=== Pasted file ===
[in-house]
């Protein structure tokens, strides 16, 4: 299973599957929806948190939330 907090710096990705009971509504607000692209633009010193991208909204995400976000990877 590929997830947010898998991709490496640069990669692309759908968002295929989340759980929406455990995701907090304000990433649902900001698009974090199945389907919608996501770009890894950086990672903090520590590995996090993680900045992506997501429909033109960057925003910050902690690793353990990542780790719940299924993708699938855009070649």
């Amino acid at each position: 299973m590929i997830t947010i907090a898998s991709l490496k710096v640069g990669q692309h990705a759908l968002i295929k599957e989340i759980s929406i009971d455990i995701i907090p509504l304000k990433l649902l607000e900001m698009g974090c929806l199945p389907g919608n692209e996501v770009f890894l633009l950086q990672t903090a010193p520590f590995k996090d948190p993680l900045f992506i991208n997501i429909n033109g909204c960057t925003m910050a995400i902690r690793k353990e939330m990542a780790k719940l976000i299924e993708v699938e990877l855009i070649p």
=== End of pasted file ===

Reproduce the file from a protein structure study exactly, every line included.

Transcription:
[in-house]
């Protein structure tokens, strides 16, 4: 299973599957929806948190939330 907090710096990705009971509504607000692209633009010193991208909204995400976000990877 590929997830947010898998991709490496640069990669692309759908968002295929989340759980929406455990995701907090304000990433649902900001698009974090199945389907919608996501770009890894950086990672903090520590590995996090993680900045992506997501429909033109960057925003910050902690690793353990990542780790719940299924993708699938855009070649």
């Amino acid at each position: 299973m590929i997830t947010i907090a898998s991709l490496k710096v640069g990669q692309h990705a759908l968002i295929k599957e989340i759980s929406i009971d455990i995701i907090p509504l304000k990433l649902l607000e900001m698009g974090c929806l199945p389907g919608n692209e996501v770009f890894l633009l950086q990672t903090a010193p520590f590995k996090d948190p993680l900045f992506i991208n997501i429909n033109g909204c960057t925003m910050a995400i902690r690793k353990e939330m990542a780790k719940l976000i299924e993708v699938e990877l855009i070649p």